And we being exceedingly tossed with a tempest, the next day they 39lightened the ship;


And the third day we cast out with our own hands the 40tackling of the ship.


And when neither sun nor stars in many days appeared, and no small tempest 41lay on us, all hope that we should be saved was then taken away.


But after 42long 43abstinence Paul stood forth in the midst of them, and said, Sirs, ye should have hearkened unto me, and not have loosed from Crete, and to have 44gained this harm and loss.


And now I exhort you to be of good cheer: for there shall be no loss of any man’s 45life among you, but of the ship.


For there stood by me this night the angel of God, 46whose I am, and whom I serve,


Saying, Fear not, Paul; thou must be 47brought before Caesar: and, lo, 48God hath given thee all them that sail with thee.


Wherefore, sirs, be of good cheer: for I believe God, that it shall be even as it was told me.


Howbeit we must be cast upon a certain island.d


But when the fourteenth night was come, 49as we were driven up and down in 50Adria, about midnight the shipmen deemed that they drew near to some country;


And sounded, and found it 51twenty fathoms:e and when they had gone a little further, they sounded again, and found it fifteen fathoms.


Then fearing lest we should have fallen upon 52rocks, they cast four anchors out of the stern, and wished for the day.


And as the shipmen were about to flee out of the ship, when they had 53let down the boat into the sea, under colour as though they 54would have cast anchors out of 55the foreship,


Paul said to the centurion and to the soldiers, Except these abide in the ship, 56ye cannot be saved.


Then the soldiers cut off the ropes of the boat, and let her fall off.


And while the day was coming on, Paul besought them all to take 57meat, saying, This day is the fourteenth day that ye have tarried and continued fasting, having taken 58nothing.


Wherefore I pray you to take some meat: for this is 59for your health: for there shall not 60an hairf fall from the head of any of you.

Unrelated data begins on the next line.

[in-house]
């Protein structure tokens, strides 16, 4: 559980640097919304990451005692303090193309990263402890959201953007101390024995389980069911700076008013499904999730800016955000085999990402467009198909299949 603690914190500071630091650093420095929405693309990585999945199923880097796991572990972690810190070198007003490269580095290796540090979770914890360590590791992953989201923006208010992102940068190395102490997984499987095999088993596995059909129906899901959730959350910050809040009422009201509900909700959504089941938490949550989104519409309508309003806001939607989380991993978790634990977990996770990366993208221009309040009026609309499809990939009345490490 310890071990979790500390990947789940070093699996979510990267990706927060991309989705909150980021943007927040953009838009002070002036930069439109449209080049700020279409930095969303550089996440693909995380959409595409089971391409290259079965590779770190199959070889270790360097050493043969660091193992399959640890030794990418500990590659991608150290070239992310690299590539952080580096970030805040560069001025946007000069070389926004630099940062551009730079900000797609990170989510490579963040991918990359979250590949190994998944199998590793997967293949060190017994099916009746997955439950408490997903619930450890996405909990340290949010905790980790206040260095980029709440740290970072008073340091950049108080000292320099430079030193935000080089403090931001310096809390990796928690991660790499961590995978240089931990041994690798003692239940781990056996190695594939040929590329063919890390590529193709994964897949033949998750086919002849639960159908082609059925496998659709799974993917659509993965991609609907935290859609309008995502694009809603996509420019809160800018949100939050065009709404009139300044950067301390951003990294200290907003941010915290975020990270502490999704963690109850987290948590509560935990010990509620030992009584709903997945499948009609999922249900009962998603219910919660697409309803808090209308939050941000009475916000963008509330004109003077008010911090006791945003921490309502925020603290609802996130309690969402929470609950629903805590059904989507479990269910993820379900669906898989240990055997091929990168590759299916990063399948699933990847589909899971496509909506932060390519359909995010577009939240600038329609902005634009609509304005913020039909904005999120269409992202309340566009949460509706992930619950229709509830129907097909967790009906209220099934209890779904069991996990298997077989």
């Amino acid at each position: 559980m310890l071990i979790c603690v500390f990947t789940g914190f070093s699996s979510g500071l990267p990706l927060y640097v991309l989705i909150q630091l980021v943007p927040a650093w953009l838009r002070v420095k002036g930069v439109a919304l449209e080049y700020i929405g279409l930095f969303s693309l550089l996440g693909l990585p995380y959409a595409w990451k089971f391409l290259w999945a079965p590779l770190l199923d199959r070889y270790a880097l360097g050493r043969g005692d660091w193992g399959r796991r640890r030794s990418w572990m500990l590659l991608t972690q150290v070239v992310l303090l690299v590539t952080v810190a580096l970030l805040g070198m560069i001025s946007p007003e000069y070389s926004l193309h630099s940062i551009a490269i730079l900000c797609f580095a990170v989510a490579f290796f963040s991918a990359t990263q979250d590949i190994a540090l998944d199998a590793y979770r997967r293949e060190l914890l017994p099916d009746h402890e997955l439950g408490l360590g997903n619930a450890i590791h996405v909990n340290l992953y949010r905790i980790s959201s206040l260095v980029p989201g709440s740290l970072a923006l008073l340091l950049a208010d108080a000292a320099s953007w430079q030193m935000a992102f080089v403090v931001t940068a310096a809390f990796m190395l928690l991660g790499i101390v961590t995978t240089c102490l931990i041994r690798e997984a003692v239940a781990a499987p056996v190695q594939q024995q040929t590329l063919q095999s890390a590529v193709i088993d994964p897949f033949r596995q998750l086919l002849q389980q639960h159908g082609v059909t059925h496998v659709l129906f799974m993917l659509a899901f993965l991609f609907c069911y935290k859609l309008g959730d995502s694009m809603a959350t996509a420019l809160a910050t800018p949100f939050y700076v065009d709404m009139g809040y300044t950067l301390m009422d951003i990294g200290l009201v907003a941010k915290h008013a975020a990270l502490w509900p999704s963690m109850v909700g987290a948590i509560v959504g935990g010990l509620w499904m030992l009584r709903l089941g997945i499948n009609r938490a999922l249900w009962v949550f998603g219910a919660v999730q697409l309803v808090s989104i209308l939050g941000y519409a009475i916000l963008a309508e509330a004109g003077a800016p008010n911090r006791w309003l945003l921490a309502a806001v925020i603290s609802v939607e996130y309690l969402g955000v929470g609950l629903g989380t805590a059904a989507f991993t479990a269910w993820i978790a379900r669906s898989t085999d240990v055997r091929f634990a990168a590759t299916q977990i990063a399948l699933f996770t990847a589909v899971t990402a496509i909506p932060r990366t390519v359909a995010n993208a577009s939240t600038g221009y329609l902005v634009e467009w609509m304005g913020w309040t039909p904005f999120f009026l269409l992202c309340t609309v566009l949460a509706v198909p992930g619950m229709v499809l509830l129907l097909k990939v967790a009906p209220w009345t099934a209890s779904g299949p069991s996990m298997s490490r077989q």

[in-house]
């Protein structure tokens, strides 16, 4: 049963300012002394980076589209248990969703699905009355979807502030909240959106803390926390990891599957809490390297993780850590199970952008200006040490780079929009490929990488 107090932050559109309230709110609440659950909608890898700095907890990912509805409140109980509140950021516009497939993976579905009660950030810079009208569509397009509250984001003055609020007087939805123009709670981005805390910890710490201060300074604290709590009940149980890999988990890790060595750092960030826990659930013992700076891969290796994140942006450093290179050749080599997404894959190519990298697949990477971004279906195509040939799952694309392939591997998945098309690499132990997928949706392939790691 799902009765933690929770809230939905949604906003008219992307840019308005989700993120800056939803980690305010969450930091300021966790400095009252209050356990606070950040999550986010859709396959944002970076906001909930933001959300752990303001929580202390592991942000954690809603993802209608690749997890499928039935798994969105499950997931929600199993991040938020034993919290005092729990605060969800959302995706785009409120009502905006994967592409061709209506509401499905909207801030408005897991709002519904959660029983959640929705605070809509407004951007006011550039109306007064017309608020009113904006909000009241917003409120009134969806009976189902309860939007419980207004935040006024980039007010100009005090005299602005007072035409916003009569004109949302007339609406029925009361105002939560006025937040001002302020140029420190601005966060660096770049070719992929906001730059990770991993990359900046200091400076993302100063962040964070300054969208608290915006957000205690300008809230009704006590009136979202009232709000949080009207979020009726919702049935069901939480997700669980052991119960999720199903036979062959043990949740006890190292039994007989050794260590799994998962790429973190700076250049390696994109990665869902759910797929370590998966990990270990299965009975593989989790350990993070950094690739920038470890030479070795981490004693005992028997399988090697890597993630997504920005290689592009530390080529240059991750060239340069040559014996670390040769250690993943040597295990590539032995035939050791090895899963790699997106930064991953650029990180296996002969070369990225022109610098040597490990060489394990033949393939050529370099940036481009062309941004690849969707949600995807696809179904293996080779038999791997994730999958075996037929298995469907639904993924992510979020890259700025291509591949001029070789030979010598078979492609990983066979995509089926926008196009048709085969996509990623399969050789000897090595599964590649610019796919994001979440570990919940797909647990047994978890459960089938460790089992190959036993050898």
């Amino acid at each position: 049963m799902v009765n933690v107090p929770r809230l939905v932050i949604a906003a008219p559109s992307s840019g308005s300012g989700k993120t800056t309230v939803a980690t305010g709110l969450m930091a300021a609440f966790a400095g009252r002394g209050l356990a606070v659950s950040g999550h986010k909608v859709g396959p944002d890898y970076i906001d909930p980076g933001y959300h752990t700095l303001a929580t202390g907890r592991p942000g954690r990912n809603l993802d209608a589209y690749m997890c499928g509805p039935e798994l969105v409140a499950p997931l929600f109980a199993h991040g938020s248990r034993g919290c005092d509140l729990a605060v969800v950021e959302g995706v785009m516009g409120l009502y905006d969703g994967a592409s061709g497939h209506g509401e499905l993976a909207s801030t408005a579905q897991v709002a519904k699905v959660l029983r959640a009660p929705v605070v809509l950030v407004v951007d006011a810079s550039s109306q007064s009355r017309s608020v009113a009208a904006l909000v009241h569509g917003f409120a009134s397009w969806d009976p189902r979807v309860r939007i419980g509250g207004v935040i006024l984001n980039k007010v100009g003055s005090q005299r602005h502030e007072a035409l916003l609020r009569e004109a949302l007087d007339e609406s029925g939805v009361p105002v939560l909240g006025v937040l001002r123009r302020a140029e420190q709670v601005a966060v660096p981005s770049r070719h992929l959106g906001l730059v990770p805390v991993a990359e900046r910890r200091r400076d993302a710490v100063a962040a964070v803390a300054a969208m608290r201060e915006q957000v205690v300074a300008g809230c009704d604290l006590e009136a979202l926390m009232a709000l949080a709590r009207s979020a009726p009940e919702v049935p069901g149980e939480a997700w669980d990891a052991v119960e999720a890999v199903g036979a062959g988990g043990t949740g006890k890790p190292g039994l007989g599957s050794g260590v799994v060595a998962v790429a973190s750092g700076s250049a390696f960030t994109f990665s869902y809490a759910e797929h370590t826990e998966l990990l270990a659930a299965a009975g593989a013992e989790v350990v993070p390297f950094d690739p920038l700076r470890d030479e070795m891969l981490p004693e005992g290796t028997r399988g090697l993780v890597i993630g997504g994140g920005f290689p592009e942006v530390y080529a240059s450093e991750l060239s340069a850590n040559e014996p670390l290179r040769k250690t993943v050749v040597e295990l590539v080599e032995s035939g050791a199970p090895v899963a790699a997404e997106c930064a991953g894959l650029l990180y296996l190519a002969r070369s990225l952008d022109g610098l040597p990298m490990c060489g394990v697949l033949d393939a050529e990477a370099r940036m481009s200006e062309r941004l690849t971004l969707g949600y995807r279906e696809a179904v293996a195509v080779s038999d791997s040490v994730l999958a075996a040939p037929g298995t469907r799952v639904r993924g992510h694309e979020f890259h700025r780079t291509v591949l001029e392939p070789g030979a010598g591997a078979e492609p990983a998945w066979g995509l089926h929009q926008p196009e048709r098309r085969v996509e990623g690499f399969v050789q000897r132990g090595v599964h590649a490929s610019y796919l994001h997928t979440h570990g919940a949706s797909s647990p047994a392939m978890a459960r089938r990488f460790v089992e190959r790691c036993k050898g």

And when he had thus spoken, he took bread, and gave 61thanksg to God in presence of them all: and when he had broken it, he began to eat.


Then were they all of good cheer, and they also took some 62meat.


And we were in all in the ship two hundred threescore and sixteen 63souls.


And when they had eaten enough, they lightened the ship, and cast out the wheat into the sea.


And when it was day, they knew not the land: but they discoveredh64a certain creek with a 65shore, into the which they were minded, if it were possible, to thrust in the ship.


And when they had taken up 66the anchors, they committed themselves unto the sea, and loosed 67the rudder bands, and hoisedi up the mainsail to the wind, and made toward shore.


Andj falling into 68a place where two seas met, they ran the ship aground; and the forepart stuck fast, and remained unmoveable, but the hinder part was broken with the violence 69of the waves.


And the soldiers’ 70counsel was to kill the prisoners, lest any of them should swim out, and escape.


But the centurion, willing to save Paul, kept them from their purpose; and commanded that they which could swim should cast themselves first into the sea, and get to land:


And 71the rest, some on boards, and some on broken pieces of the ship. And so it came to pass, that they escaped all safe to land.